Wednesday, February 9, 2011

Where's The Gas?

Teeny Janitors Attack Gulf Spill, Then Vanish
Robert Krulwich, National Public Radio

Last June, oceanography professor John Kessler of Texas A&M University visited BP's Gulf of Mexico accident site and found methane concentrations below the surface that were, "on average about 100,000 times greater than background (usual)." He told Living On Earth, "We even saw a few locations that were starting to push the limits of a million times above background."

That's a lot of methane. Which is not a good thing. Because methane is a potent greenhouse gas, more potent than CO2. What's more, it's lurking everywhere, not just in the Gulf, but under the Arctic Ocean, the Black Sea. Should large quantities escape into the atmosphere, that would make our warming problems even worse.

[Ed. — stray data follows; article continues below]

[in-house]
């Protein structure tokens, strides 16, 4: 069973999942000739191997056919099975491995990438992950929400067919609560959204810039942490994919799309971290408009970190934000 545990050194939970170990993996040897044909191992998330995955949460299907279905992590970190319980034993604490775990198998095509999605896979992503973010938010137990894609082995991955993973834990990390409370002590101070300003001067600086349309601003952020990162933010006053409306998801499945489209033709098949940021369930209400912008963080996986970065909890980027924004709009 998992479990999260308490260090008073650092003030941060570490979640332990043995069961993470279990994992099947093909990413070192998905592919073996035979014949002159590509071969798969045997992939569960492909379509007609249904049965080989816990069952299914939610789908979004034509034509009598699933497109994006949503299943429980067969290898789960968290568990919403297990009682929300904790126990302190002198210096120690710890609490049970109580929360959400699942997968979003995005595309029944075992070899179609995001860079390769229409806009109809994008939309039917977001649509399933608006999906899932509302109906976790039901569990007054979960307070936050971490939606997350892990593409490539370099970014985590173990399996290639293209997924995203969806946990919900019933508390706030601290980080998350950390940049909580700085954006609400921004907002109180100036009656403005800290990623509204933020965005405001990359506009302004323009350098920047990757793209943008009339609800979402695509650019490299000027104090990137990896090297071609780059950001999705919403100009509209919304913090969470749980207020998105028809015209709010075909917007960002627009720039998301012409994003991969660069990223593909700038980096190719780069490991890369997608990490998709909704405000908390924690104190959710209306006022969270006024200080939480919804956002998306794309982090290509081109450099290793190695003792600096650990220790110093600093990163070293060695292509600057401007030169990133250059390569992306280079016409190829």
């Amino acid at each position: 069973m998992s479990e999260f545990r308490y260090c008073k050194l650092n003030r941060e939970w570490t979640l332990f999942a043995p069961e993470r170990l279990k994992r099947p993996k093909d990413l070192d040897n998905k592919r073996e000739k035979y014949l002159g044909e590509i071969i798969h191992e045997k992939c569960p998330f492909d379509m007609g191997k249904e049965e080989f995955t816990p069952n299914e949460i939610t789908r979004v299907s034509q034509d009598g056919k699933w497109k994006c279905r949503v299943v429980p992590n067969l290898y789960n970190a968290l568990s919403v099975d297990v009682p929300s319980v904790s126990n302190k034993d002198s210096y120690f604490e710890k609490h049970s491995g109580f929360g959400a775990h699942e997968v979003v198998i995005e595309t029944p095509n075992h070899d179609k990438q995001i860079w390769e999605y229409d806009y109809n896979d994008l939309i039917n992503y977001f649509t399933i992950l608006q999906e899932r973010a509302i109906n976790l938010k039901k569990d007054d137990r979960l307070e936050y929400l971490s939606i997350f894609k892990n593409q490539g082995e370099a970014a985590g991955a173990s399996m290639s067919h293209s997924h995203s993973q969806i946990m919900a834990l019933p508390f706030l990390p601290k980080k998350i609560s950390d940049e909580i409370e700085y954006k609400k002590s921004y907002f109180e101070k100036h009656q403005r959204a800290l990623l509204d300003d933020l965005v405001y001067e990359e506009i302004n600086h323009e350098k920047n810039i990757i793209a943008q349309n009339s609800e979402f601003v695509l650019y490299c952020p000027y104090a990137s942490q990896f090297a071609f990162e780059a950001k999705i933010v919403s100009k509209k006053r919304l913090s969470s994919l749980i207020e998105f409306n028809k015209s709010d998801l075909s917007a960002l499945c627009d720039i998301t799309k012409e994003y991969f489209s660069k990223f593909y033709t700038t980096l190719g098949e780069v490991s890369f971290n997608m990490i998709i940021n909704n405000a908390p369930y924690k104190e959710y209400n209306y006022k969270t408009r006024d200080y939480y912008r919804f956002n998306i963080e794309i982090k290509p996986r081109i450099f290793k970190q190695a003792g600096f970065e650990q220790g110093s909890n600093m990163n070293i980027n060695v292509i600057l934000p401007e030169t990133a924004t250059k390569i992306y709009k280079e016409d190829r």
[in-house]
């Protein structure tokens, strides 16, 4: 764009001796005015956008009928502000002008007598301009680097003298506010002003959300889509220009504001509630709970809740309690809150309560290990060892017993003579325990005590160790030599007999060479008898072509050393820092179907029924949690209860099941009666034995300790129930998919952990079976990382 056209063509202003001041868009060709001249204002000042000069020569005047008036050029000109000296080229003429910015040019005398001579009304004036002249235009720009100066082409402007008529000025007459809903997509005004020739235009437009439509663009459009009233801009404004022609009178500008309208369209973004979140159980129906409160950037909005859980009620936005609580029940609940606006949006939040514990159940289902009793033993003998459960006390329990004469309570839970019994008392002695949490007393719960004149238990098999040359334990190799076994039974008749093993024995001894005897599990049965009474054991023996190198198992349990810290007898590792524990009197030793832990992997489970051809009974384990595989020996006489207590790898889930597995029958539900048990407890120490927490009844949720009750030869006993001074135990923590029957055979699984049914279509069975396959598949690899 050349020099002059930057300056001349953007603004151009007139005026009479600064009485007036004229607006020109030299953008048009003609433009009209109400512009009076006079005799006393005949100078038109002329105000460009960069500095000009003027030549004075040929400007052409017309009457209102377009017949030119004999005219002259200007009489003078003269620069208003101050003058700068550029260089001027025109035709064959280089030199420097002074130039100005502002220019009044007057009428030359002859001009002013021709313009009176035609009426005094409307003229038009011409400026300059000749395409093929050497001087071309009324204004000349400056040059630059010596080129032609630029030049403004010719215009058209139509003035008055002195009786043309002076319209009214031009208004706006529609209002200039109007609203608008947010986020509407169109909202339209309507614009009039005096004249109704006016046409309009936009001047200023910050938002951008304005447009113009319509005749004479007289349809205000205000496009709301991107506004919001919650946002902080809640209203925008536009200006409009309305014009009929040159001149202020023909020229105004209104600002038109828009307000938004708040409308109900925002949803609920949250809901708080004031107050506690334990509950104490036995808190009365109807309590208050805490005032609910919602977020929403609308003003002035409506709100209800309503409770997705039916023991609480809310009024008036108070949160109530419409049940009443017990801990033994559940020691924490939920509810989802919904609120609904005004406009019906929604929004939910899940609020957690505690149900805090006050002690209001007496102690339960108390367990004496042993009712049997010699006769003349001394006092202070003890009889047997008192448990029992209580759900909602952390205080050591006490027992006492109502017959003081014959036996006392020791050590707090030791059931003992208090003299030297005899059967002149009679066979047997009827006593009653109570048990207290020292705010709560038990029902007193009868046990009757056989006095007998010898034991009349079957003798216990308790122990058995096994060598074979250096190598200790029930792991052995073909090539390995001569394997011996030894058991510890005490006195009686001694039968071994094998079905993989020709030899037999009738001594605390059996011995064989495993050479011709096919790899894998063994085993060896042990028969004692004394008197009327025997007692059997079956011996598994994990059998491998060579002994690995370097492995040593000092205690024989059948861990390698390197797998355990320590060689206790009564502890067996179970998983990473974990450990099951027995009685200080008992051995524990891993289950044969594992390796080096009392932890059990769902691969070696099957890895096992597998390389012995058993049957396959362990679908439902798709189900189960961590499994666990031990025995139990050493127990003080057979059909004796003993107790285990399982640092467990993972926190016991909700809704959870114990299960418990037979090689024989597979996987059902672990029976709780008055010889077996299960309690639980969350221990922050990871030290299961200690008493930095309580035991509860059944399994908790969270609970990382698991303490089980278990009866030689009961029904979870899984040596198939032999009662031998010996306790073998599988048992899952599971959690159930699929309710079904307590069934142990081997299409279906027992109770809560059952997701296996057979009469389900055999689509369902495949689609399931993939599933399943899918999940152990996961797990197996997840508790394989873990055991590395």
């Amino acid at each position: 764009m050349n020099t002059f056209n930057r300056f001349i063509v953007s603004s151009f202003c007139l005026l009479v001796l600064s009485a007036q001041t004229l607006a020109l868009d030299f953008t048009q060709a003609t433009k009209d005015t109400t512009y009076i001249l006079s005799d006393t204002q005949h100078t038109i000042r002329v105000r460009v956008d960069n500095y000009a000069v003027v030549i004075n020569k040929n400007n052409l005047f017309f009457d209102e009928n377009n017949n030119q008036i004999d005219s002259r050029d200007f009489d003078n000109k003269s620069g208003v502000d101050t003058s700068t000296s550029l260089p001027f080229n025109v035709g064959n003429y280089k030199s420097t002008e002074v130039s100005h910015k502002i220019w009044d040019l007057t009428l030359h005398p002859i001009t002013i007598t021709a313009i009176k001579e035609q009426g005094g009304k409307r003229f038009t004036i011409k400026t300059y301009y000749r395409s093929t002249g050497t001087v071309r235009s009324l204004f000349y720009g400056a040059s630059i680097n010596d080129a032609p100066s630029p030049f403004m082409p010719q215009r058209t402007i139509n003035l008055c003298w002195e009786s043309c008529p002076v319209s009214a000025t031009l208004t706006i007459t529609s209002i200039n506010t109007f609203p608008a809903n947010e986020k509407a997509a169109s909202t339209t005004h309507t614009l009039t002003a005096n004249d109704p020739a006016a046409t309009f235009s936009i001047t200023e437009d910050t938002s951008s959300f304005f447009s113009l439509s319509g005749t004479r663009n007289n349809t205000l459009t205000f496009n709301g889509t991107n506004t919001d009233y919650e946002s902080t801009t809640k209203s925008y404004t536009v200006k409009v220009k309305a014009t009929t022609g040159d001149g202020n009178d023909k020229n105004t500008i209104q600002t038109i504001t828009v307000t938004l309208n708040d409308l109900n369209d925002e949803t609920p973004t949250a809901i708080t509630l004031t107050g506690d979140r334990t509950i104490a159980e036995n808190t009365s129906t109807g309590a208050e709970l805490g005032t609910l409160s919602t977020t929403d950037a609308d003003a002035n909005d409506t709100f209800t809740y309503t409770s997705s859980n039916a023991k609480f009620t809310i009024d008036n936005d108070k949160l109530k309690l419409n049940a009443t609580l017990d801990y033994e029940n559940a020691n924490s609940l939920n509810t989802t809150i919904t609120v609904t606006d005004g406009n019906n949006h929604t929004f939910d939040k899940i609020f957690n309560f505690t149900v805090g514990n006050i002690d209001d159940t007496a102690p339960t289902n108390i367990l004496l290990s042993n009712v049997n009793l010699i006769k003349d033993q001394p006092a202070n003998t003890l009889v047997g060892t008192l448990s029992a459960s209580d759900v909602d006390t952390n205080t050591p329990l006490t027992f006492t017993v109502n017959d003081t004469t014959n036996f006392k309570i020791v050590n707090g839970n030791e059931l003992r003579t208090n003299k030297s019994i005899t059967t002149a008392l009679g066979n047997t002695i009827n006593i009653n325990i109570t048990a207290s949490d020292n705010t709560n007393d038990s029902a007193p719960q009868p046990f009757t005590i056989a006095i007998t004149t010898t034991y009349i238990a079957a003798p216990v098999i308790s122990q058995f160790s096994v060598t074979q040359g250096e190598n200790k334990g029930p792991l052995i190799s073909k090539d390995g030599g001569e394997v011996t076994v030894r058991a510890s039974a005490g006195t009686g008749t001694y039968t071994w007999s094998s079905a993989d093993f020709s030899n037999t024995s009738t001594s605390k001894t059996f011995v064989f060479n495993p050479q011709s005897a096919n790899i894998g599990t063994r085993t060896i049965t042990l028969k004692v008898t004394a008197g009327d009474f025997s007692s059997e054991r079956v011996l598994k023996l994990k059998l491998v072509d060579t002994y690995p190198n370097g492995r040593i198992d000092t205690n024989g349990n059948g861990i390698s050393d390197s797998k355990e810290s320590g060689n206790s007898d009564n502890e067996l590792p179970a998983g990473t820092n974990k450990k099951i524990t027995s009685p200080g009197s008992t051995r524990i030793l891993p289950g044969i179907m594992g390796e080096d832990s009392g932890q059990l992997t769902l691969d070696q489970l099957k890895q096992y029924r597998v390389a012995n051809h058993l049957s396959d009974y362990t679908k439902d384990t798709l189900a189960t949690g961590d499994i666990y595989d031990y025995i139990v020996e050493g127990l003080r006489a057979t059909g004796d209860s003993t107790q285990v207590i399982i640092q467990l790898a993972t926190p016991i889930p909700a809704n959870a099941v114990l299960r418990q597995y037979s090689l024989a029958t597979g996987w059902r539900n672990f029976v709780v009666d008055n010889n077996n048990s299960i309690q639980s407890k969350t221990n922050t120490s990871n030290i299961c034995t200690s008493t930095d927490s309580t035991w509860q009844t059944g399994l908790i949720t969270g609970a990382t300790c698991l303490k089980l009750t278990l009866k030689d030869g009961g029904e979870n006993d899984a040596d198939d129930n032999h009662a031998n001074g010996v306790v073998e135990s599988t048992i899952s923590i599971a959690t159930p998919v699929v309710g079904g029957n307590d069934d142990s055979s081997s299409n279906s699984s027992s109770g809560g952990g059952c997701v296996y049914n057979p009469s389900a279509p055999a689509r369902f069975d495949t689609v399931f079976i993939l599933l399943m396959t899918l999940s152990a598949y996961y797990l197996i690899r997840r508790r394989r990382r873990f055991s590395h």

Kessler's new paper, coauthored with David Valentine, points out that many methane eaters use oxygen to break down the gas, so says blogger Ed Yong:
Kessler reasoned that the microbes had done away with the methane. He even found the bacteria in question. In September, Kessler recovered several species of methane-eating bacteria from seven different sites. In some areas, these [methanotroph] specialists made up a third of the local bacteria. Back in June, the methane-eaters were nowhere to be found….

Read the complete story on NPR.

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